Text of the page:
The almighty CRISPR-Cas9 technology: How does it work?

CRISPR-Cas9 took the whole world of biology by storm. Selected Science’s 2015 Breakthrough of the Year, the CRISPR-Cas9 technology is revolutionizing science. Within five years of the official announcement (Jinek et al. 2012), it became the genome-editing technique of choice. The secret? It’s easy, cheap and precise.

Crystal Structure of Cas9 in Complex with Guide RNA and Target DNA (Nishimasu et al. 2014)

Crystal Structure of Cas9 in Complex with Guide RNA and Target DNA (Nishimasu et al. 2014)

Step by step, the CRISPR-Cas9 technology is infiltrating scientific fields. One of the fields where this technology might turn out to be a game-changer is conservation biology. But the future directions of CRISPR-Cas9 implementation to conservation practice have to be thoroughly considered and discussed. Only during the last twelve months, major scientific journals like Nature Review Genetics, Cell, Trends in Biotechnology, and PNAS published reviews on genome engineering for conservation purposes.

So, if phrases like gene drive, guide RNA, and protospacer make your head spin, this post is for you. If you didn’t know they existed, it’s for you too. And even for you who have no idea what the acronym CRISPR actually means. Like me until yesterday.

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How Molecular Ecologists Work: Hopi Hoekstra on hiring good people, setting the tone, and remembering sushi orders

Welcome to How Molecular Ecologist Work! Today I’m starting our bonus interviews with Dr. Hopi Hoekstra, Professor of Zoology at Harvard University. Hopi and her lab study the mechanisms of adaptation in the wild and in the laboratory, and she is one of the newest electees to the National Academy of Sciences. Lucky for us, she’s happy to share how she works. Continue reading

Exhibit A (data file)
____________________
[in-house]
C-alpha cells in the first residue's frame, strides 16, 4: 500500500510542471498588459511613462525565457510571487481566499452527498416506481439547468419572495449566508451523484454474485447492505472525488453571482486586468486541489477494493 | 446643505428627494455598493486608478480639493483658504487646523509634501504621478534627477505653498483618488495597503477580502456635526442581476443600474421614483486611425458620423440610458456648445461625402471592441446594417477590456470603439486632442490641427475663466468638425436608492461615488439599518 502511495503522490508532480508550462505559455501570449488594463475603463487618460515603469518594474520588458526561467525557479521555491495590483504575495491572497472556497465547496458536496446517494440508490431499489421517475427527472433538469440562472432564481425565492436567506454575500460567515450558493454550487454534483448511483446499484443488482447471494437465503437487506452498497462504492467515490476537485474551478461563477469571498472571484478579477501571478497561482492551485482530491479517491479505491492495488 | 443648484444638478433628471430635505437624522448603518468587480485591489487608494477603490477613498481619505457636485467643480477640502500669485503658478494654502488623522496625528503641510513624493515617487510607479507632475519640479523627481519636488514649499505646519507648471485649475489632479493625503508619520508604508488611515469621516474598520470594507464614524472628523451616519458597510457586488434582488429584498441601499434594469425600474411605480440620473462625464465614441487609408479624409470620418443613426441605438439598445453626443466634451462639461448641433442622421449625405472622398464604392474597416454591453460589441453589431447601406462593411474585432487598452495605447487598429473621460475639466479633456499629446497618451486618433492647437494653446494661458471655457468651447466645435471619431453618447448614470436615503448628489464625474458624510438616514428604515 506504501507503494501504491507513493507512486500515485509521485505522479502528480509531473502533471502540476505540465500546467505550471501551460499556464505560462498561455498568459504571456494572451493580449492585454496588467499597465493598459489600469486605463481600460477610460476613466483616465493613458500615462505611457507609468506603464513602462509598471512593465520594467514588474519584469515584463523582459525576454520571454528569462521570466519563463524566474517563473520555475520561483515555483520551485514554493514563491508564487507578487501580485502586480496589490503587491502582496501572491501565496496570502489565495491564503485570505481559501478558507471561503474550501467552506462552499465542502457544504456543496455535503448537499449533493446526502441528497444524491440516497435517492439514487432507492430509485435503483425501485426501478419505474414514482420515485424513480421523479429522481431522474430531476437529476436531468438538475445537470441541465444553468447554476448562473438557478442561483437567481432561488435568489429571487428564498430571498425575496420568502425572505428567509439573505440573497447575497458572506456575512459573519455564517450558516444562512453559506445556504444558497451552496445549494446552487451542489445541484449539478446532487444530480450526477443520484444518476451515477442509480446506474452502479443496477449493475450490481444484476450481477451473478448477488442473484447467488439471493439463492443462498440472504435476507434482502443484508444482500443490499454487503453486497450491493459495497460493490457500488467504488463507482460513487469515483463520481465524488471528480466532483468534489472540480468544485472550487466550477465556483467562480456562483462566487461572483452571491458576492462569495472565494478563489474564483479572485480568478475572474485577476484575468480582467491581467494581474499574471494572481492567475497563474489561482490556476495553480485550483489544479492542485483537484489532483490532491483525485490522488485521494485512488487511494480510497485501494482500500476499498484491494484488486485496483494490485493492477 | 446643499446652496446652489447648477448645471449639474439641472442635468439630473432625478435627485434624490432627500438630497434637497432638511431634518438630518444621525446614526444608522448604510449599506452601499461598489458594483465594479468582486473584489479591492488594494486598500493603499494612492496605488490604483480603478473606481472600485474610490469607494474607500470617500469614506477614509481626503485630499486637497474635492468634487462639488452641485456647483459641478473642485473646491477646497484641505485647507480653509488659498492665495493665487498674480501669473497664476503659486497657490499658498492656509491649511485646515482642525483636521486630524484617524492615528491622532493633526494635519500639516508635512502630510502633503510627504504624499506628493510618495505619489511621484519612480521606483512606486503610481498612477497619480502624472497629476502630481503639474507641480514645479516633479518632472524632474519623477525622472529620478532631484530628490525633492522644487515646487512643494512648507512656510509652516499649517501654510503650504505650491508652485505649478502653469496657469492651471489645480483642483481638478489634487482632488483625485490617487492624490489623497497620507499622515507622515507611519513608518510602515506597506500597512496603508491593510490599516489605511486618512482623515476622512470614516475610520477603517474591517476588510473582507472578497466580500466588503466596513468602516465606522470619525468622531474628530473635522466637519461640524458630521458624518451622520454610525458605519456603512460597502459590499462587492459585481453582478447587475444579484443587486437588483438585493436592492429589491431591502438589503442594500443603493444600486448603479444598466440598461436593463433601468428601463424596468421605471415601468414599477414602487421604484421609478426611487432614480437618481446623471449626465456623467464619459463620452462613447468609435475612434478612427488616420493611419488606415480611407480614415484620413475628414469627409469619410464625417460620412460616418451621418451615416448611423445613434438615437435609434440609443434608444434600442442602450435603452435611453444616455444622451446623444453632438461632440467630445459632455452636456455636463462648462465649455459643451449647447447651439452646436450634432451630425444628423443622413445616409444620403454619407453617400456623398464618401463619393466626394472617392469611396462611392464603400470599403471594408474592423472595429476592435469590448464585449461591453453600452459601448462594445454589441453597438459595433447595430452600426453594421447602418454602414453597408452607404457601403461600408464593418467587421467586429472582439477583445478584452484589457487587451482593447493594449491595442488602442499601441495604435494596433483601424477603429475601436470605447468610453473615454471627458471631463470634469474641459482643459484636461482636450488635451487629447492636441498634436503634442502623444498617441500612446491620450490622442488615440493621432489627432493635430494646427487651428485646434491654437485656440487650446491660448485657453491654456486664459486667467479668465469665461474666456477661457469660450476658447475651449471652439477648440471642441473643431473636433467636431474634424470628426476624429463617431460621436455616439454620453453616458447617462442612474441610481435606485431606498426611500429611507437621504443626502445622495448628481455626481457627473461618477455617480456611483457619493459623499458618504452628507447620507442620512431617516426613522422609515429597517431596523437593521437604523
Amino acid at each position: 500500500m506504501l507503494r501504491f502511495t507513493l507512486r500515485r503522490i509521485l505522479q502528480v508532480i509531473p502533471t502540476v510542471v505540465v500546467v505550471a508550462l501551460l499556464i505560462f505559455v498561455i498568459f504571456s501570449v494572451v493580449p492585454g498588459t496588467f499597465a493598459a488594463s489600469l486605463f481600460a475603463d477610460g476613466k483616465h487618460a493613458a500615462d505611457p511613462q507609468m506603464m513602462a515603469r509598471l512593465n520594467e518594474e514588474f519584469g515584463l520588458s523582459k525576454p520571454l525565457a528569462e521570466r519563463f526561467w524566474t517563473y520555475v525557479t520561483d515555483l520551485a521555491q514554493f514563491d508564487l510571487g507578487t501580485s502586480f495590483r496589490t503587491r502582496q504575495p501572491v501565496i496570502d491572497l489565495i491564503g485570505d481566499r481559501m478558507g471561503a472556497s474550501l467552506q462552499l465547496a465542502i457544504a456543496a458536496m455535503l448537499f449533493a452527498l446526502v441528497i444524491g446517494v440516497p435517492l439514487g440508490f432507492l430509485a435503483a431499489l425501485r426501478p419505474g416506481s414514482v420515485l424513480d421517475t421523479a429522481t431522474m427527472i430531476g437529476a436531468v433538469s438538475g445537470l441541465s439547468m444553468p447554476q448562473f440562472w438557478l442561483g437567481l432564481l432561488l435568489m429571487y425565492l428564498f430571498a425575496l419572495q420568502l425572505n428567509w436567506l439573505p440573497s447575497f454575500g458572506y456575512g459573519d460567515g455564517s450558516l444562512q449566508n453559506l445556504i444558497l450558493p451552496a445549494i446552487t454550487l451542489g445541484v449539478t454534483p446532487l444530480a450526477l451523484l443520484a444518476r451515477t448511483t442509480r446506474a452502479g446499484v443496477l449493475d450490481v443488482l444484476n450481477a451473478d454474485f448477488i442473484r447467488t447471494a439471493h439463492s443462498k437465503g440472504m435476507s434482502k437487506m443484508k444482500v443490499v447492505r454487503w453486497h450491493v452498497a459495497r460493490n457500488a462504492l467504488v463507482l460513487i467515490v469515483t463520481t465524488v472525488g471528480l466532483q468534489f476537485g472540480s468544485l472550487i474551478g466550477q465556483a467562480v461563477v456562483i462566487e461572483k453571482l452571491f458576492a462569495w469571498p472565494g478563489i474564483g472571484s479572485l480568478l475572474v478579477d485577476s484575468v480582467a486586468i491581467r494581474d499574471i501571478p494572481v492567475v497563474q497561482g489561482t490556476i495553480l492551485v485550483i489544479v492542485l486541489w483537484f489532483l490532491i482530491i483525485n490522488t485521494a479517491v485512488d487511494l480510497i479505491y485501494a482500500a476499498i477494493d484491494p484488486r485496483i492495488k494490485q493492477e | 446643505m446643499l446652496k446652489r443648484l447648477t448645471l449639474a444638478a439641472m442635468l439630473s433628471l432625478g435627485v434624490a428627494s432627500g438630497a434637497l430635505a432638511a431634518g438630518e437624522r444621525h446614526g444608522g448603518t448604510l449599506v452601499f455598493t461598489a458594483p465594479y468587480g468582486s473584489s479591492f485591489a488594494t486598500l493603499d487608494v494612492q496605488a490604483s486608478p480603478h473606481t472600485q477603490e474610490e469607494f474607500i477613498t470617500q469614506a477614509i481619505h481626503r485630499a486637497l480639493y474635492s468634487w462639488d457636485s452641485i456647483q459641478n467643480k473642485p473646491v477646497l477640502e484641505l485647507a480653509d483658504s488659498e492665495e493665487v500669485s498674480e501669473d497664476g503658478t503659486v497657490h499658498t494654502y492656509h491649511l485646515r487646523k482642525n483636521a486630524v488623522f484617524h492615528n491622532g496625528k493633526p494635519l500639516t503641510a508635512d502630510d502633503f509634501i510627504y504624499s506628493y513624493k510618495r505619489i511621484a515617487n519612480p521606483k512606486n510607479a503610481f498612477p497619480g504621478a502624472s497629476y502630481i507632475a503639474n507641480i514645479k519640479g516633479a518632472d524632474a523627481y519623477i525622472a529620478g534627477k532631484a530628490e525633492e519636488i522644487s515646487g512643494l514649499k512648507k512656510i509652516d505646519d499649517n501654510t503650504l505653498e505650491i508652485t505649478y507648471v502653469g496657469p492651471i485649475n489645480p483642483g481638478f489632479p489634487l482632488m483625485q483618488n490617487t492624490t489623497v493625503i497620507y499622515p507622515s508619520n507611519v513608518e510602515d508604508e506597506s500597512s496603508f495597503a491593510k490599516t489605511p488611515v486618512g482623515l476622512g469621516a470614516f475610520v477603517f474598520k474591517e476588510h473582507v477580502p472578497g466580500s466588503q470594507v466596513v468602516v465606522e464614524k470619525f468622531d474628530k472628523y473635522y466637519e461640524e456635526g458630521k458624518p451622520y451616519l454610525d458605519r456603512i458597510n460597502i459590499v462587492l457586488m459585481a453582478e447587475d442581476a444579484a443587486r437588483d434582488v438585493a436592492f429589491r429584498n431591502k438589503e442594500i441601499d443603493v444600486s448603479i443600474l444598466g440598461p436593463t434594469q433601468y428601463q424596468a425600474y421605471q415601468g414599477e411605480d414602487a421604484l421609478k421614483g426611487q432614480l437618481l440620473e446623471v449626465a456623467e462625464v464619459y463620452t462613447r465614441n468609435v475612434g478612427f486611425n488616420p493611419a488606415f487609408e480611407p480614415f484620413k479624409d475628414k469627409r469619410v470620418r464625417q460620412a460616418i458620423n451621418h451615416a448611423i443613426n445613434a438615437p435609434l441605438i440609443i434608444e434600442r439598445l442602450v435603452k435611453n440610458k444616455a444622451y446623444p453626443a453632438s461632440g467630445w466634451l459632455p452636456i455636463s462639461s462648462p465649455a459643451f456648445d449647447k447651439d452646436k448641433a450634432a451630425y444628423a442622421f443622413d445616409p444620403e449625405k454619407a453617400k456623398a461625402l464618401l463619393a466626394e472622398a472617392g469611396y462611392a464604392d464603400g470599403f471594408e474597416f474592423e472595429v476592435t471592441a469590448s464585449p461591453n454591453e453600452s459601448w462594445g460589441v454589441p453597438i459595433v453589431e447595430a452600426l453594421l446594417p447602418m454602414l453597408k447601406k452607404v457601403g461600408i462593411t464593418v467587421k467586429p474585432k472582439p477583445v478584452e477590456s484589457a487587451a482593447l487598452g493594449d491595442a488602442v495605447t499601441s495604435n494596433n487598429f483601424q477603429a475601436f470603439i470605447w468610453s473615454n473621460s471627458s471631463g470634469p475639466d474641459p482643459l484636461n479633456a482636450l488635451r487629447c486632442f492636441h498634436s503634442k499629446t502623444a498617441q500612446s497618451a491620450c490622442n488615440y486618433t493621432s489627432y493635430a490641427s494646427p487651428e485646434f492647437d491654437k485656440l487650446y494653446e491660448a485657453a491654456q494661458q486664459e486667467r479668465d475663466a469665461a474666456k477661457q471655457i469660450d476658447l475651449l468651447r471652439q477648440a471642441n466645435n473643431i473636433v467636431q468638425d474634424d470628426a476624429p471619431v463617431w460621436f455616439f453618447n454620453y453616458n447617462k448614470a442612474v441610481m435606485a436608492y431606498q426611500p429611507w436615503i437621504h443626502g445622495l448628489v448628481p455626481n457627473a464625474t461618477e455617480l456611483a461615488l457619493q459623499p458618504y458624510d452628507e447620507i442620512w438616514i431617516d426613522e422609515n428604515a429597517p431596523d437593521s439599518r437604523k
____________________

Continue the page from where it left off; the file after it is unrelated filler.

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Respect the old but seek out the new: Direct 16S rRNA-seq from bacterial communities

Adapted from Woese Bacterial evolution 1987

Adapted from Woese Bacterial evolution 1987

I think it’s fair to say that it’s an ongoing struggle to figure out what the heck microbes are doing in their natural environments, and who those microbes are. Clearly, there is no silver bullet that gives us all the easy answers. Sequencing and comparison of 16S rRNA gene sequences have become a routine method for surveying microbes in a sample, since these sequences are made up of regions that are incredibly conserved as well as others that are “hypervariable”, allowing distantly related taxa to be compared, while still resolving closely related lineages.

About ten bajillion (slight under exaggeration) studies have been published using the 16S rRNA gene, which has many times been referred to as the new “gold standard” to classify strains and identify species. The microbial ‘species’ concept thing is a can of worms we don’t need to open up right now, the main point here is that the 16S rRNA is widely used and helpful for characterizing microbial communities.

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How Molecular Ecologists Work: John McCormack on luck, not closing doors, and just a touch of hustle-and-bustle

Welcome to the next installment in the How Molecular Ecologists Work series!